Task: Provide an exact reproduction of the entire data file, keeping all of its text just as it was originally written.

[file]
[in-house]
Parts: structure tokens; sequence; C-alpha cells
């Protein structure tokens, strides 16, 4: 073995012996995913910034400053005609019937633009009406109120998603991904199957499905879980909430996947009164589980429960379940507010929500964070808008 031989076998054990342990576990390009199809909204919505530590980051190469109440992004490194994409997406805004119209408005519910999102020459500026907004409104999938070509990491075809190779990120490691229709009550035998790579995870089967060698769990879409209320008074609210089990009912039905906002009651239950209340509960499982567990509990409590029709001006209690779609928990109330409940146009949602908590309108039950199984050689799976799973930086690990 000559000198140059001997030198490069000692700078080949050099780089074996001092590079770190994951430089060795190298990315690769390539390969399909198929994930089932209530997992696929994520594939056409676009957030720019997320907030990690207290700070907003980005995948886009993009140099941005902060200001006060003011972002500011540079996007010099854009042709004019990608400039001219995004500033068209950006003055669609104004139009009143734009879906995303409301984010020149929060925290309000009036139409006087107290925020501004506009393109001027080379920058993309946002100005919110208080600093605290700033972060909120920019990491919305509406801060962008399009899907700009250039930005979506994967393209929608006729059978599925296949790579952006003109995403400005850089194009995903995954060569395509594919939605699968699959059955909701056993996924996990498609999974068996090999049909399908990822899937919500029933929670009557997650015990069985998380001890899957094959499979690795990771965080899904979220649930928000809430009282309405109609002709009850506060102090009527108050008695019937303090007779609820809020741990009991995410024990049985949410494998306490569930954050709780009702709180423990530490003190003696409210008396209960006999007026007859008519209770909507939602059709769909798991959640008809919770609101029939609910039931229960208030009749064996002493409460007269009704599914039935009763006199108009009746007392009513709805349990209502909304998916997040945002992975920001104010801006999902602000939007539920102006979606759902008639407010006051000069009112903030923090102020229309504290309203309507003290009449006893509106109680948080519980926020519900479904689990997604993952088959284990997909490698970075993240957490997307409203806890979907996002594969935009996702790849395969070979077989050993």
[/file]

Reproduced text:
[in-house]
Parts: structure tokens; sequence; C-alpha cells
């Protein structure tokens, strides 16, 4: 073995012996995913910034400053005609019937633009009406109120998603991904199957499905879980909430996947009164589980429960379940507010929500964070808008 031989076998054990342990576990390009199809909204919505530590980051190469109440992004490194994409997406805004119209408005519910999102020459500026907004409104999938070509990491075809190779990120490691229709009550035998790579995870089967060698769990879409209320008074609210089990009912039905906002009651239950209340509960499982567990509990409590029709001006209690779609928990109330409940146009949602908590309108039950199984050689799976799973930086690990 000559000198140059001997030198490069000692700078080949050099780089074996001092590079770190994951430089060795190298990315690769390539390969399909198929994930089932209530997992696929994520594939056409676009957030720019997320907030990690207290700070907003980005995948886009993009140099941005902060200001006060003011972002500011540079996007010099854009042709004019990608400039001219995004500033068209950006003055669609104004139009009143734009879906995303409301984010020149929060925290309000009036139409006087107290925020501004506009393109001027080379920058993309946002100005919110208080600093605290700033972060909120920019990491919305509406801060962008399009899907700009250039930005979506994967393209929608006729059978599925296949790579952006003109995403400005850089194009995903995954060569395509594919939605699968699959059955909701056993996924996990498609999974068996090999049909399908990822899937919500029933929670009557997650015990069985998380001890899957094959499979690795990771965080899904979220649930928000809430009282309405109609002709009850506060102090009527108050008695019937303090007779609820809020741990009991995410024990049985949410494998306490569930954050709780009702709180423990530490003190003696409210008396209960006999007026007859008519209770909507939602059709769909798991959640008809919770609101029939609910039931229960208030009749064996002493409460007269009704599914039935009763006199108009009746007392009513709805349990209502909304998916997040945002992975920001104010801006999902602000939007539920102006979606759902008639407010006051000069009112903030923090102020229309504290309203309507003290009449006893509106109680948080519980926020519900479904689990997604993952088959284990997909490698970075993240957490997307409203806890979907996002594969935009996702790849395969070979077989050993």